Monthly Archives: February 2013

The King’s Musketeers

Last weekend Mo and I attended The King’s Musketeers, a weekend long game set in the swashbuckling world of Cardinal Richelieu and Queen Anne, of D’Artagnan and the Three Musketeers, of the Duke of Buckingham, Rene Descartes, and Cyrano de Bergerac. I was Count-Duke Olivares and ruled Spain and Mo was Count de Soubise, a scheming rebel hero.

Steve and Mo at The King's Musketeers
Steve (left) and Mo (right() at The King’s Musketeers

The King’s Musketeers is played very much like our murder mystery games – but much, much bigger:

  • The game lasted all weekend, from 8pm on Friday night through to lunchtime on Sunday. The game was broken into five periods each of four hours  (that works out at about 20 hours of game time). Game stopped at midnight each night, which meant it was time to retire to the bar and catch up with old friends. “Time in” was generally about 9.30 each morning, giving scant time to eat and sleep.
  • The game had over 80 players and six “directors” (what we would call hosts).
  • Character sheets could be many pages long – mine was about 7 pages long with many, many objectives and goals.
  • The rules were even longer, and covered duelling, romance, politics, scandal and more. I was particularly involved in the battle rules, which involved moving armies across Europe and into the New World to conquer and defend territories. I didn’t get into any duels, unlike Mo.
  • Each character had various abilities which were broken down into combat abilities (that covered duelling), romance abilities (for when you lost your heart to another) and general abilities covering a range of uses. The abilities tended to be a bit more powerful than the ones we use in our games, and can potentially have a big impact. (For example, I had one that let me break the rules!)
  • The King’s Musketeers was held in the West Retford Hotel, pretty much in the middle of England. With over 80 players and taking place over a weekend, it’s not something that you can really host in your home.

Although there were murders in The King’s Musketeers (several!) it’s not really billed as a murder mystery game. Instead, it’s a kind of “LARP”, which stands for “live action role play” which spun out of the roleplaying games hobby (such as Dungeons & Dragons). In the UK and Australia this kind of LARP is known as a “freeform”, while in the USA they are better known as “theatre style larps”. Whatever you call them, the emphasis is on playing the character in whatever the setting may be – and a murder is optional. At Freeform Games we take some elements of freeforms/theatre style larps and turn them into murder mystery games.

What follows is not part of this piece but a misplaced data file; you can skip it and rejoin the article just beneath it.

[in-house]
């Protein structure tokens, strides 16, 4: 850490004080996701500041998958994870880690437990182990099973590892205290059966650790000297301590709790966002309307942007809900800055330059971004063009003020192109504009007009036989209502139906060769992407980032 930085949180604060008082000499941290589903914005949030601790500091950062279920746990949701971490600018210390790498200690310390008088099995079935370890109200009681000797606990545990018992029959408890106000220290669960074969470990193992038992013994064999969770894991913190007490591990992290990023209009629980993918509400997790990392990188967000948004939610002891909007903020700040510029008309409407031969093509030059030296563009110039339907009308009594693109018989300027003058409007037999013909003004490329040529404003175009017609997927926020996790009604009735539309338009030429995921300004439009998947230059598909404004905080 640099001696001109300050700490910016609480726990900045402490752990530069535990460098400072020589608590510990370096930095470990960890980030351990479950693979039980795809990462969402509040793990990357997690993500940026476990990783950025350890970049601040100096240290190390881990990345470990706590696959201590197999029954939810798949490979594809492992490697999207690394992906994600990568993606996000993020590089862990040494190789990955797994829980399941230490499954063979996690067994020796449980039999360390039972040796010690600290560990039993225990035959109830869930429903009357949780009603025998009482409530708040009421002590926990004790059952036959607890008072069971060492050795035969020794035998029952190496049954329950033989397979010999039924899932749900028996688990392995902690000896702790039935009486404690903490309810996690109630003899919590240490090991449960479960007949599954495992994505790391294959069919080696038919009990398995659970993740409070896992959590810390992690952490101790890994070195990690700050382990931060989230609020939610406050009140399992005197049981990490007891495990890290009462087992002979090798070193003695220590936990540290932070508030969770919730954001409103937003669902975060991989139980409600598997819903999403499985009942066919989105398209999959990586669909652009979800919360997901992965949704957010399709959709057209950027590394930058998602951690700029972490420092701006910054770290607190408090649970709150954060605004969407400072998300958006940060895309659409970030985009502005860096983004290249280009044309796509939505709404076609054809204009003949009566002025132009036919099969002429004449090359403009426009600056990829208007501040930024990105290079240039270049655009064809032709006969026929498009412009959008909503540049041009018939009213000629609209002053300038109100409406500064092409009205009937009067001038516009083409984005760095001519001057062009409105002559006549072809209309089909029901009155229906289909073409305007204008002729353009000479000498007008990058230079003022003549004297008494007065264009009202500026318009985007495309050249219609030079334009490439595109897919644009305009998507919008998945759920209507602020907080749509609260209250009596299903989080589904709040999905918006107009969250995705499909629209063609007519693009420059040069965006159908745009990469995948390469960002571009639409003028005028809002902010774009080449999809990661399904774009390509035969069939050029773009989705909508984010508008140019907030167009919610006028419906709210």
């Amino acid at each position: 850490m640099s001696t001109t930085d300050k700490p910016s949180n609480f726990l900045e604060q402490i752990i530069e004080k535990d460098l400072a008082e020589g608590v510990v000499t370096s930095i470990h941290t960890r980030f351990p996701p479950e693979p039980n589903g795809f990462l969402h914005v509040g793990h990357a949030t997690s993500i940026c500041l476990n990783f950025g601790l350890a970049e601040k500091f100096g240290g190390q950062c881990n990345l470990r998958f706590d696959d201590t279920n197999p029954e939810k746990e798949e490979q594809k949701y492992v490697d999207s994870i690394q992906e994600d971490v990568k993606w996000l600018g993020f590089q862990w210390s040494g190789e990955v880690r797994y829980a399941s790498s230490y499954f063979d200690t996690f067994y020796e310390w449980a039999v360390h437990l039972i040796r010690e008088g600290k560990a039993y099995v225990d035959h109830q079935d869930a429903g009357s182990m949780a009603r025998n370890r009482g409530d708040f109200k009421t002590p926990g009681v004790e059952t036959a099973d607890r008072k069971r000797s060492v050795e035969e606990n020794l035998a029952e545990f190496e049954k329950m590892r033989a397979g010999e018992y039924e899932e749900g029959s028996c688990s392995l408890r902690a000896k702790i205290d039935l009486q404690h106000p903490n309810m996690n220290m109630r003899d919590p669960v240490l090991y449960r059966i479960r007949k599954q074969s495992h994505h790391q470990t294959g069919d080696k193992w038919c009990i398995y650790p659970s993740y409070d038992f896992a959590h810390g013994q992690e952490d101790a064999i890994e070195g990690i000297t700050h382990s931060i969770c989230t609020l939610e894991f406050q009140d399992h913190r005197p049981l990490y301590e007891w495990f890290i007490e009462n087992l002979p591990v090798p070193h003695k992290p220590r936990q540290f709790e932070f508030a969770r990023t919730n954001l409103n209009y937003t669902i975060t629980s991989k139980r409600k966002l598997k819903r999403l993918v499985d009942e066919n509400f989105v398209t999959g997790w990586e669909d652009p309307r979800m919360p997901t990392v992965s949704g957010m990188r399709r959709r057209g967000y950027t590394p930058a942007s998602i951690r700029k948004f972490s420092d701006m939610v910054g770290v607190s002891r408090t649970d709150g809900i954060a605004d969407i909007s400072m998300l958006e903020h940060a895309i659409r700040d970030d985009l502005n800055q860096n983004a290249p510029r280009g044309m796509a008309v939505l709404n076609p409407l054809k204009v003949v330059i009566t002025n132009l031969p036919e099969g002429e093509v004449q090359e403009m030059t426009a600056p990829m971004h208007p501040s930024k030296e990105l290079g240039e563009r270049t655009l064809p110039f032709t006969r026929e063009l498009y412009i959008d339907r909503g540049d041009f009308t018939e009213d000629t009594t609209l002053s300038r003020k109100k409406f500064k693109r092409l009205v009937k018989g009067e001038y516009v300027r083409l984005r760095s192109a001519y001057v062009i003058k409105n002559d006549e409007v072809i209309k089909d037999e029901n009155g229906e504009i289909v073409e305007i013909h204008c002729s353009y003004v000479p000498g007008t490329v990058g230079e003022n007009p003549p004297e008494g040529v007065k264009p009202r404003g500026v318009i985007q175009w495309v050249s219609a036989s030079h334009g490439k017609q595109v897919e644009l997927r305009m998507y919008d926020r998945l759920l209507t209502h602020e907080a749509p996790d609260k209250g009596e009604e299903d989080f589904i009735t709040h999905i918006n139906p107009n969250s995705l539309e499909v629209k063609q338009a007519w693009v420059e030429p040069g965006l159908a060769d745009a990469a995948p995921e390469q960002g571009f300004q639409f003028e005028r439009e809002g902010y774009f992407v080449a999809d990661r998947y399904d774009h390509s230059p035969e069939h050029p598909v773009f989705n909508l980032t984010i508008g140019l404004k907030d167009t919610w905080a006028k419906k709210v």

Anyway, both Mo and I had a wonderful time playing our characters – although because the game was so big and we were involved in very different plots, we barely spoke to each other at all.

By some measures we might not appear to have had a good game – by the end Spain had barely half the power that it started with and Mo’s character died on the Sunday. But we don’t judge the game on whether we succeeded in our goals or whether we survived, we judge these games on whether we had a good time or not – and we both had a great time and are looking forward to the next one!

Clarifying “Information”

We’ve had a couple of questions about “Information” lately, in particular what do we mean when an ability says something like “After talking briefly with another player, you realize that they revealed more than they intended. They must show you their Information.”

Of course it’s obvious to us – but that doesn’t mean it’s obvious to everyone.